Reply
cancel
Showing results for 
Search instead for 
Did you mean: 
Reply

Re: How to not agree to future work without risking a bad review?

Active Member
Mark S Member Since: Nov 17, 2017
1 of 3

So I agreed to a contract I probably shouldn't have.

Designs looked great, and as a web developer I felt it would be a great project for my portfolio. The budget was low though. I decided it was worth it.

 

It's taken me a lot longer than I expected. The client is pretty demanding. There's constantly small little changes that on their own are too small to be worth mentioning but combined together add up to a lot of time. It almost certainly wasn't worth it.

And now I'm nearly at the end, the client has offerred me more work, at a similar kind of rate.

 

Obviously I want to run a mile. If it wasn't on Upwork this wouldn't be an issue. But it is Upwork, and I haven't been paid for this job yet, and more importantly I haven't got a review yet.

So basically, does anyone have advice on how to say no without antagonising the client and risking a bad review? Or should I stall until after the contract is finished? Or just...lie?

Thanks in advance, Mark.

Highlighted
Community Guru
Preston H Member Since: Nov 24, 2014
2 of 3

Mark:

You are really unhappy with this particular client.

That is your right. You do NOT need to continue working for the client.

 

What you are worried about is the current contract.

You should try to get the current contract closed as soon as possible. You can do this gracefully.

You are welcome to discuss future work with the client.

You do NOT need to decide right now that you will not accept a new contract with the client.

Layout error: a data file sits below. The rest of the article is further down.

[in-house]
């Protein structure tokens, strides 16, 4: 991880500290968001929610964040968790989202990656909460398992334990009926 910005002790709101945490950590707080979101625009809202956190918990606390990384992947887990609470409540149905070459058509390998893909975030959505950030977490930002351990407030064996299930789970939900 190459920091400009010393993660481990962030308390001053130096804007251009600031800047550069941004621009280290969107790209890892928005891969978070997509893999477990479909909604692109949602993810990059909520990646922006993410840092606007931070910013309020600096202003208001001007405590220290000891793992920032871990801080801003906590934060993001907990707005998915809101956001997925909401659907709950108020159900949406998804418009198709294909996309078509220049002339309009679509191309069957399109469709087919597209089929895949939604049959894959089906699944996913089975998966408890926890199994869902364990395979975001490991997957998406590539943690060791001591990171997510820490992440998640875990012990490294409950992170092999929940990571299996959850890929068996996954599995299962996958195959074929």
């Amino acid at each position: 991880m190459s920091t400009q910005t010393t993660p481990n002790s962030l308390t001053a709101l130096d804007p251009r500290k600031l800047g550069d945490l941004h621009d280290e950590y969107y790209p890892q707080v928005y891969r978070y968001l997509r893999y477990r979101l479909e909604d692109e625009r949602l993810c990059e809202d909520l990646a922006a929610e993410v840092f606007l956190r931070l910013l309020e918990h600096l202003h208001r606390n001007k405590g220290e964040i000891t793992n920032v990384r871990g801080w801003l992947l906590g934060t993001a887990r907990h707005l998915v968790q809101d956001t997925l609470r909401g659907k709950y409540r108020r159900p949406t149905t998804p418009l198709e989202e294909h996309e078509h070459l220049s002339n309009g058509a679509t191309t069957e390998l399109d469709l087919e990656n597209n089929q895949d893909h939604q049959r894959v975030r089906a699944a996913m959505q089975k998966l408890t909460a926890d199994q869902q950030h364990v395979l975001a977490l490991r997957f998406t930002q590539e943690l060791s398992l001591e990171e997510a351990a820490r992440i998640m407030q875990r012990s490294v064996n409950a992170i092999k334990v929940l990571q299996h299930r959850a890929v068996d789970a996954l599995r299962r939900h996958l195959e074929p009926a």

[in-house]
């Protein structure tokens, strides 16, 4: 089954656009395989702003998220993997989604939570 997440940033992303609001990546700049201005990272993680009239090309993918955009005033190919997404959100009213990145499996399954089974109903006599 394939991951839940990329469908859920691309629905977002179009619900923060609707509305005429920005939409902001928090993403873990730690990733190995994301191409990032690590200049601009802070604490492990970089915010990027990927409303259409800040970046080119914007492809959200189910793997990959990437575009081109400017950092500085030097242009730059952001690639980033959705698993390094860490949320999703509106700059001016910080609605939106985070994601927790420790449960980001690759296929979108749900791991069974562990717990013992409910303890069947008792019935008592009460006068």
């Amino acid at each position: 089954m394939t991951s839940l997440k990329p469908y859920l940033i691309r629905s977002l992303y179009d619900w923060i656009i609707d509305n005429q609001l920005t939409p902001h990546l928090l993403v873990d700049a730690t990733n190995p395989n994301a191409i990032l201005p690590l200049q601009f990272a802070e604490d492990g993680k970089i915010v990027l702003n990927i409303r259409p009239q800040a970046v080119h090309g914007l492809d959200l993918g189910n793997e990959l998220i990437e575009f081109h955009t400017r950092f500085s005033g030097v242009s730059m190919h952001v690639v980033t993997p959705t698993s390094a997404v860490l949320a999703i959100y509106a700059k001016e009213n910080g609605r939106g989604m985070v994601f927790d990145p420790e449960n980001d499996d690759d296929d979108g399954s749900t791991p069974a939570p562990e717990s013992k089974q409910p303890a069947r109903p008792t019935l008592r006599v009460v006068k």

If the pay is right, you WILL accept a future contract.

 

Finish the current contract out. Leave things on a good note.

 

If the client wants you to do new work, then briefly discuss it with the client and specify the rate that you are available to do the work at. It will be the client's choice whether or not that rate is acceptable.

 

Community Guru
Phyllis G Member Since: Sep 8, 2016
3 of 3

It's so easy to find yourself in this situation when you're starting out on UW and intent on building a strong portfolio and getting a JSS going. Freelancing rule #42: the cheaper the client, the more demanding. What's called for now is finesse. 

 

Get clear in your mind about what you want: a successfully closed contract with great feedback, and not to work for too little money any more. Also, decide whether you'd be comfortable working with the client some more if he's willing to ante up a reasonable fee, or if he's become such a PITA that you'd rather move on with your life. 

 

You need to have a conversation that includes:

- you're very glad he's happy with your work, you feel like this has been a good project and you appreciate the opportunity

- in all honesty, this one took substantially more time than you had anticipated, so the two of you will need to scope carefully on future work and as a heads-up the next project may well be more expensive

- perhaps best to wrap this one completely, then you'll be in a better position to scope accurately for the next one

 

Once the work is completed, make sure he closes the contract, not you. (In case you aren't aware: whoever closes the contract is required to leave fb, the other party is merely invited to do so. Too often, clients can't be bothered to go back and leave fb, even when they were pleased with the work.) If necessary, prompt him (after everything's done and you've been paid) by letting him know that as a FL new to the platform, only closed contracts help you toward a JSS, which is important to your continued success on UW. (Don't mention feedback, it's poor form.)

ETA: After closing this contract, he can re-hire you later with one click. If he wants to keep this contract open and add to it, THAT is a good time to remind him that only closed contracts help you obtain a JSS.

 

As soon as you're notified that he's closed the contract and you can leave fb, do so. Then, after all that, it'll be time to discuss the next project. If he's willing to meet a reasonable price and you want to work with him some more, great. If you don't, price him out.

 

Good luck!

TOP SOLUTION AUTHORS
TOP KUDOED MEMBERS